Puritans, the World of Tomorrow and Zombies: Books (#SFWApro)

The more I read about the English Civil War the more fascinated I get—THE WORLD TURNED UPSIDE DOWN: Radical Ideas During the English Revolution by Christopher Hill looks at the various movements that sprung out of the same soil — dissatisfaction with the established church, fear of an authoritarian monarchy — that fueled the war, but took things far further than the Puritans did or wanted. Among the various movements (Ranters, Diggers, Levelers, Quakers) were cries to abolish the Church of England and any church hierarchy; allow complete religious freedom, including for atheists; acknowledge the equality of everyone (one of the Quaker habits that infuriated people was that they rejected “hat courtesy,” refusing  to doff their hats to anyone); legalize premarital sex; prevent the rich and powerful enclosing common lands and forests; and to abolish private property completely. Cromwell’s government was, of course, no more enthusiastic about these ideas than Charles I’s reign had been, so the various movements were eventually repressed or collapsed (the Quakers survived by becoming more moderate, and thereby absorbed many of the other dissenters), though Hill argues their ideas spread and circulated nonetheless. Interesting.

8550475After reading World’s Fair Goblin and a comic-book story set at the 1939 World’s Fair, I couldn’t resist TWILIGHT AT THE WORLD OF TOMORROW: Genius, Madness, Murder, and the 1939 World’s Fair on the Brink of War by James Mauro (cover design by David Stevenson, all rights to design and photos with current holders). The book chronicles how flamboyant personality Grover Whalen took a proposal to build the World’s Fair on the notorious trash dumps of Flushing Meadows (the source of F. Scott Fitzgerald’s ash-heaps in Great Gatsby) only to discover that his sunnily optimistic predictions of a massively profitable tourist attraction pumping money into New York fell far short of the reality (and were made worse by frequent drenching weather). Plus, of course, the Fair’s vision of the utopian high-tech World of Tomorrow looked increasingly pie-in-the-sky as war blossomed in Europe (by the second year, attendance at the foreign pavilions became more about mourning the country’s under Hitler’s yoke than anything else). Very good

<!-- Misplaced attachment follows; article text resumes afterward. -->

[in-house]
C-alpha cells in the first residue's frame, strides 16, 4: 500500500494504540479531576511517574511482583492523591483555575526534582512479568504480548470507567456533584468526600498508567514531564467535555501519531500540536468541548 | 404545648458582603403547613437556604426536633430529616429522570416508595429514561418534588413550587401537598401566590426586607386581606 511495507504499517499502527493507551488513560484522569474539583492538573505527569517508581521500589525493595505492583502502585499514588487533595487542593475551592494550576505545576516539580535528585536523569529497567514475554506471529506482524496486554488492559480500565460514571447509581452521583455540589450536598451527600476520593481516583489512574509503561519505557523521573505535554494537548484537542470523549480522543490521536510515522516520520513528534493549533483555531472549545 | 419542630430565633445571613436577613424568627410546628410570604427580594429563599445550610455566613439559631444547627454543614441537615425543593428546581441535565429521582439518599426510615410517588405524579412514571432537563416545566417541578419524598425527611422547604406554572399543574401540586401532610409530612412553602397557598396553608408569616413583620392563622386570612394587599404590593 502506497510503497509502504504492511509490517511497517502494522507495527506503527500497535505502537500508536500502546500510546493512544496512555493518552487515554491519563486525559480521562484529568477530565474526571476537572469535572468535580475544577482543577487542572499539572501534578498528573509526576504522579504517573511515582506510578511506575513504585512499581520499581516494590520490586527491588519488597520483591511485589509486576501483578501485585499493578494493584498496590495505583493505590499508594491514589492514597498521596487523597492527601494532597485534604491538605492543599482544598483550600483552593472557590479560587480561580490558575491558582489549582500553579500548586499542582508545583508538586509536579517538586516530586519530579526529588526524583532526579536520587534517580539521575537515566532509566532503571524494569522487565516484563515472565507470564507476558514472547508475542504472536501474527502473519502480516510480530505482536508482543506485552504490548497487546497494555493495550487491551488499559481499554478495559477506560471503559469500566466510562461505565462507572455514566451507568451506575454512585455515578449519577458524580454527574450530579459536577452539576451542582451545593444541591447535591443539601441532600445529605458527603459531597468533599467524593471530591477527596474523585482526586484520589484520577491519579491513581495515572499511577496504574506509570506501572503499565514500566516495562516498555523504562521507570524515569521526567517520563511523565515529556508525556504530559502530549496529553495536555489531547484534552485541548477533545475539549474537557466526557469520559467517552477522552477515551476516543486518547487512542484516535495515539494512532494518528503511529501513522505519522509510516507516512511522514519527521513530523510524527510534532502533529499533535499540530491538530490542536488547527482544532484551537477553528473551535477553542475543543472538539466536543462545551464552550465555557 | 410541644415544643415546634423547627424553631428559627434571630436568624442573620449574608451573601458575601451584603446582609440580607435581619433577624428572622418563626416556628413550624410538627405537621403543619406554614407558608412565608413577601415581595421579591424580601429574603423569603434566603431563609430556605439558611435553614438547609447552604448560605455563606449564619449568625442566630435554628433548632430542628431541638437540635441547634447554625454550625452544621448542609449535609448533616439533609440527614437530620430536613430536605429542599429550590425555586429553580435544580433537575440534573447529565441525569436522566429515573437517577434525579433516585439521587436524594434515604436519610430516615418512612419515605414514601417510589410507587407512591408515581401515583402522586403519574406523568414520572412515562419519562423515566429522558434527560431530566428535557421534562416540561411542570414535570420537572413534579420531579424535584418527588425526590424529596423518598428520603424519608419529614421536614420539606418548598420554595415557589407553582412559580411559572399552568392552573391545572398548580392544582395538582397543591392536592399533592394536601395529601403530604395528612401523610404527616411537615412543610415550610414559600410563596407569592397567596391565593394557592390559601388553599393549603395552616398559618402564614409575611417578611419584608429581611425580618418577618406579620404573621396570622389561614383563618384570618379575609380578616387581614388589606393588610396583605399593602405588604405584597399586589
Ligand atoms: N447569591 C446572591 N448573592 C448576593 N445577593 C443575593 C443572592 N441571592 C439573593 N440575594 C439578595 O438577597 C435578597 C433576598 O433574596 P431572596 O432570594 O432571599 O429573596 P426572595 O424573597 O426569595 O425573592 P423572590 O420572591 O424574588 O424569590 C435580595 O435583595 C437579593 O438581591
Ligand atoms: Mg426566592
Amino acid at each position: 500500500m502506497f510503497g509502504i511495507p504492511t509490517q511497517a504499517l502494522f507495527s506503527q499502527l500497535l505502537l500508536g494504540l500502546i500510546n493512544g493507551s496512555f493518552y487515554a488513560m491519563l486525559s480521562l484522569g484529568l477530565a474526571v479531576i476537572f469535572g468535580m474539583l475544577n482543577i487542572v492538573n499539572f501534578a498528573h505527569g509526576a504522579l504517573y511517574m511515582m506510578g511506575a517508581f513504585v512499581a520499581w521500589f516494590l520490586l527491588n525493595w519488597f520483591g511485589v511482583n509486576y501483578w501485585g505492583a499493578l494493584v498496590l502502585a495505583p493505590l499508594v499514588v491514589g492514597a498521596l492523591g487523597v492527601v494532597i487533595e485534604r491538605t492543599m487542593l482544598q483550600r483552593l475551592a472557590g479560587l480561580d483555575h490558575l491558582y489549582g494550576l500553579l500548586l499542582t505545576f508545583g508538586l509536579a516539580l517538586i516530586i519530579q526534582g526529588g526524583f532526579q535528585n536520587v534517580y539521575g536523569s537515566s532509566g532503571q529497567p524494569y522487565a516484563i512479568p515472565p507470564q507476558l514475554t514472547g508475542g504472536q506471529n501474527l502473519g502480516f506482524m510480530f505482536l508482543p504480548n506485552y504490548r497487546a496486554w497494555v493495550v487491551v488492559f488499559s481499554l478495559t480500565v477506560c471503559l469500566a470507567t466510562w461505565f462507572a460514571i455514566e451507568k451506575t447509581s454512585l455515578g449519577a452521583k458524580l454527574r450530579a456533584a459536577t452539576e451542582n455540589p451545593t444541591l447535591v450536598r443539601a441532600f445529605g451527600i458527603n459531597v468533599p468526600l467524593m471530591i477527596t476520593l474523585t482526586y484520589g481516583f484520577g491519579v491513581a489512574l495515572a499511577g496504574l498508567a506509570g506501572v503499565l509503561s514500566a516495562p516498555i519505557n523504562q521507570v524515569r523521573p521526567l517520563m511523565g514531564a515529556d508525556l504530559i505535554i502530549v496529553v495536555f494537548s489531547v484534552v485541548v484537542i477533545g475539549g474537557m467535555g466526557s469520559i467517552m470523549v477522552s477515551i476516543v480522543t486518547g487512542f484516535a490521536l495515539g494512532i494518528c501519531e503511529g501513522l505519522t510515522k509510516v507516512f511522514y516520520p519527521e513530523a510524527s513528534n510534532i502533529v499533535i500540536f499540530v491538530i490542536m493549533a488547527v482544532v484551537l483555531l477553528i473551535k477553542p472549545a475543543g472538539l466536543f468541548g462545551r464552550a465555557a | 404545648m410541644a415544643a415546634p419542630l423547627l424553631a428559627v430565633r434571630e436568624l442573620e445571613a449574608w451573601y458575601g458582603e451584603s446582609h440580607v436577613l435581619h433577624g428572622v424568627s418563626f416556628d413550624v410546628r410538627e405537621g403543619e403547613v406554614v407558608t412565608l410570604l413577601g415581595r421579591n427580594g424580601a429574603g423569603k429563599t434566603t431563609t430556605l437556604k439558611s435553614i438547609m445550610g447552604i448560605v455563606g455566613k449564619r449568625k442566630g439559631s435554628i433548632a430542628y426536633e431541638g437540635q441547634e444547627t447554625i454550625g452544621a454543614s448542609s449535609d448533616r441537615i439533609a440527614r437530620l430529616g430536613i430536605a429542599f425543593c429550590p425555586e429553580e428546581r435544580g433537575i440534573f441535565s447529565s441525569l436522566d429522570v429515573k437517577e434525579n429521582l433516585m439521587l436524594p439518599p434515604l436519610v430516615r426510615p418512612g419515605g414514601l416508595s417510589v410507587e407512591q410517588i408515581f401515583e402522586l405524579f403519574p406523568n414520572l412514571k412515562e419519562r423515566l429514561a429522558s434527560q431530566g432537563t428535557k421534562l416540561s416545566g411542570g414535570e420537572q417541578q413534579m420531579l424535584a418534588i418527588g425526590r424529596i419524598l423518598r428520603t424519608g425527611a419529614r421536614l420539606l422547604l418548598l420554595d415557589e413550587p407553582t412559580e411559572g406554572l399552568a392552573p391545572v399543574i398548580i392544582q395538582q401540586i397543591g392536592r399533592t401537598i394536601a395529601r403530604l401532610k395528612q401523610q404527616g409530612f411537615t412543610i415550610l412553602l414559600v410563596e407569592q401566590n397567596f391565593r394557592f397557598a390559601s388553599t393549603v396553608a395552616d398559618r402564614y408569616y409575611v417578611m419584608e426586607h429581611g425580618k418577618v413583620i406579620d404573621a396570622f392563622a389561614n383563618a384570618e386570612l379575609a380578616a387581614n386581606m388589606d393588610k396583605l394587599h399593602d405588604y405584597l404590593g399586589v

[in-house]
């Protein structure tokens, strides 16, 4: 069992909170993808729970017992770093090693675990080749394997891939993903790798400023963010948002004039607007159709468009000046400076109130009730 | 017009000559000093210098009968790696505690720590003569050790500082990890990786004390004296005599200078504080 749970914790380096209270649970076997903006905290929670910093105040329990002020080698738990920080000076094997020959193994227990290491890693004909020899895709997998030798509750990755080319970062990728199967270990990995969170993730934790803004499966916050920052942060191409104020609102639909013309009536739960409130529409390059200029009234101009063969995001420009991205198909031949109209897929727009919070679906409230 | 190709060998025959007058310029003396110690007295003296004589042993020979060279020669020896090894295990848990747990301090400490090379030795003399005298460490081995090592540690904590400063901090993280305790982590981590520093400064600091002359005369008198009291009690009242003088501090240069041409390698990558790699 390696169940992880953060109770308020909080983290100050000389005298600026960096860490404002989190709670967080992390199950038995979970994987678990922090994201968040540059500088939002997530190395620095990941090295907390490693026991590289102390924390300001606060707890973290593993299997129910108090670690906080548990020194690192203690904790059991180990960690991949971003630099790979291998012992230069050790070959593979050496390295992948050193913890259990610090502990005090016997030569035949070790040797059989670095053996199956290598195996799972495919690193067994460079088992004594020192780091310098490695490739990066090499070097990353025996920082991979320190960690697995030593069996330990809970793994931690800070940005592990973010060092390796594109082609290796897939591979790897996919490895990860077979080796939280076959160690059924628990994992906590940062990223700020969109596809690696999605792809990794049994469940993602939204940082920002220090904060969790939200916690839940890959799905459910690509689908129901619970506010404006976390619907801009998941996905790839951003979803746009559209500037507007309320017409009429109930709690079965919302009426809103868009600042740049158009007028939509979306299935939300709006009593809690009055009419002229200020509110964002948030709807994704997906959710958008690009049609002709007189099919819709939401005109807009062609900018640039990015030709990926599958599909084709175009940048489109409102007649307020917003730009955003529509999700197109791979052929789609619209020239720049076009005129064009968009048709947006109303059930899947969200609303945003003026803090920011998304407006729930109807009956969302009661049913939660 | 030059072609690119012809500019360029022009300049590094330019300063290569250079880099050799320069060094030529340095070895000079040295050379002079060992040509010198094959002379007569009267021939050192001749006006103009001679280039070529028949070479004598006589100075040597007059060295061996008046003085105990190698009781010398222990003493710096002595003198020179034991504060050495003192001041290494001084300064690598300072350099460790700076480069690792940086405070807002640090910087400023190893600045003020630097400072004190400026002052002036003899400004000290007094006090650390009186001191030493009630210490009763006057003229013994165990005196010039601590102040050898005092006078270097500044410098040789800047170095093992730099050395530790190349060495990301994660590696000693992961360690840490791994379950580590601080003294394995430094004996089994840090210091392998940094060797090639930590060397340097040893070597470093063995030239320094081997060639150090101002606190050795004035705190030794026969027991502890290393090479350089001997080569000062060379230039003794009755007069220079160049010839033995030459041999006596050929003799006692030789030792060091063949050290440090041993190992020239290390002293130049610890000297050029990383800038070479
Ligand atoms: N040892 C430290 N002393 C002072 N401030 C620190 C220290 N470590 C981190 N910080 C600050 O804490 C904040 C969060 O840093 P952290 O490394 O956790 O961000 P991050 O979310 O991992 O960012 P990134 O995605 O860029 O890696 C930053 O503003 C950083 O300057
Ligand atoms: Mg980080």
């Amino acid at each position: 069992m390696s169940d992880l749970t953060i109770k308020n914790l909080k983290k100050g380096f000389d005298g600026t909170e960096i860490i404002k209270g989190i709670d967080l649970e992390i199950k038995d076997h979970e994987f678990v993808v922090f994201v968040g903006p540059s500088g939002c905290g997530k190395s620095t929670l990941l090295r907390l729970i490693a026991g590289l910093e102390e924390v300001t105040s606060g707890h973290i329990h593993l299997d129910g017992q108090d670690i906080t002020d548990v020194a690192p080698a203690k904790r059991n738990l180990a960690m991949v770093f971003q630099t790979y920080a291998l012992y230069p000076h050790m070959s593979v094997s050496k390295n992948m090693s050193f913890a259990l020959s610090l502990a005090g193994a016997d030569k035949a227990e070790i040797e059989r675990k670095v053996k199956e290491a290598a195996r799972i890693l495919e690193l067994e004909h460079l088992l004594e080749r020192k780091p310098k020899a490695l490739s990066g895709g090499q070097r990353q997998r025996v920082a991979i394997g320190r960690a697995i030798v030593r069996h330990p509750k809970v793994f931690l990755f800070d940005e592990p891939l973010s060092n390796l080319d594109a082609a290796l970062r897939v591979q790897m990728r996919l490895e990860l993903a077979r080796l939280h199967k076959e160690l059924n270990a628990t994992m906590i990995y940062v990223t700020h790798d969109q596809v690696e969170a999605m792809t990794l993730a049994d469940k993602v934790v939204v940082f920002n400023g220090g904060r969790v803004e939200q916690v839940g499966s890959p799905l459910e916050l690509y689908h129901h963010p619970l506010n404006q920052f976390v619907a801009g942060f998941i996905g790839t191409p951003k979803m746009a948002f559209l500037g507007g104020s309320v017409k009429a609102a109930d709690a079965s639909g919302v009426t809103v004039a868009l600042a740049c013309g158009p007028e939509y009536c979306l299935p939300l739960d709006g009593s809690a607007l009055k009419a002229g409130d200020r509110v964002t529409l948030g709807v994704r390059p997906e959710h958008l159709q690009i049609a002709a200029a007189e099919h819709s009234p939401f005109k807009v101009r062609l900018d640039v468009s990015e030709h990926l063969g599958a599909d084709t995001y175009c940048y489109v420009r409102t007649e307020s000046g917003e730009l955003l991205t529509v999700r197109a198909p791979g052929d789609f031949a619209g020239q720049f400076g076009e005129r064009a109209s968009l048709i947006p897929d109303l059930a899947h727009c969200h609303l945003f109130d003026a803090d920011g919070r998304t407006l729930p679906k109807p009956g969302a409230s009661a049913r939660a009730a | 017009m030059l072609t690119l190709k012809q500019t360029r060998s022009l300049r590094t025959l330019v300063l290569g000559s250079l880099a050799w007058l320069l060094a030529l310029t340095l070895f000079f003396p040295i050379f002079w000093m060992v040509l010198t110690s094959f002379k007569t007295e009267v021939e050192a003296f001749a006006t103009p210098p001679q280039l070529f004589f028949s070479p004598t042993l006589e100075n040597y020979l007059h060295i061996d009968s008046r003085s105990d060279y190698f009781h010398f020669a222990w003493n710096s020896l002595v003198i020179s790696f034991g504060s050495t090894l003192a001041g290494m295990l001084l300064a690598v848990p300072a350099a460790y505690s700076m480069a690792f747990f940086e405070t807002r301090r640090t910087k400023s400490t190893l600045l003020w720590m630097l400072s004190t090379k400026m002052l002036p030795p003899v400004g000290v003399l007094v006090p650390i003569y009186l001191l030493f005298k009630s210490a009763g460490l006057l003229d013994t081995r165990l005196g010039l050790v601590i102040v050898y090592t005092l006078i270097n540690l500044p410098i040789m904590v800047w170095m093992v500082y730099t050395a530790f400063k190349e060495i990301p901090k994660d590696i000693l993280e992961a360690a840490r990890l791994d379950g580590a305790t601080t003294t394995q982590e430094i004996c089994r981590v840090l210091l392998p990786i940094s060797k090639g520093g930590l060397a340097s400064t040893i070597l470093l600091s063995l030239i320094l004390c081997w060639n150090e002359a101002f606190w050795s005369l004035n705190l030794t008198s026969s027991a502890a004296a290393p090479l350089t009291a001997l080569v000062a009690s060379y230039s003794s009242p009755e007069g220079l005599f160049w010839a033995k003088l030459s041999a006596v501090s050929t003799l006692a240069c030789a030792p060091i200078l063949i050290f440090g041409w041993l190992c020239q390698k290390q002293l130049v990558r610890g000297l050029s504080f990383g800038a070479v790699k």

The third compendium of THE WALKING DEAD by Robert Kirkman, Charlie Adlard and Stefano Gaudiano is easily the best of the three for having the best villain. Negan is a twisted counterpart to the good guys’ leader Rick, extorting protection from the various communities of survivors but offering protection and clearly seeing himself as building some sort of new civilization; frequently brutal and possibly crazy, but he plays fair as much as possible—in short, a lot like some of the nation-builders in real history (and as he points out, not as different from Rick as the latter wants to think). The next-up adversaries, the Whisperers, are weird, but not as interesting, but there’s also a twist I won’t mention here. Well done.

THREE-MARTINI LUNCH by Suzanne Rindell has a trio of literary wannabes struggling with the usual array of career and personal obstacles in 1950s Greenwich Village. I read this mostly for the 1950s detail (to see if it gave me any ideas about using the same in Brain From Outer Space) which was good, but the book didn’t grab me. Partly that’s my own lack of interest in literary fiction, but Rindell’s style was very stiff, and it made the voices of the three leads sound much too similar.

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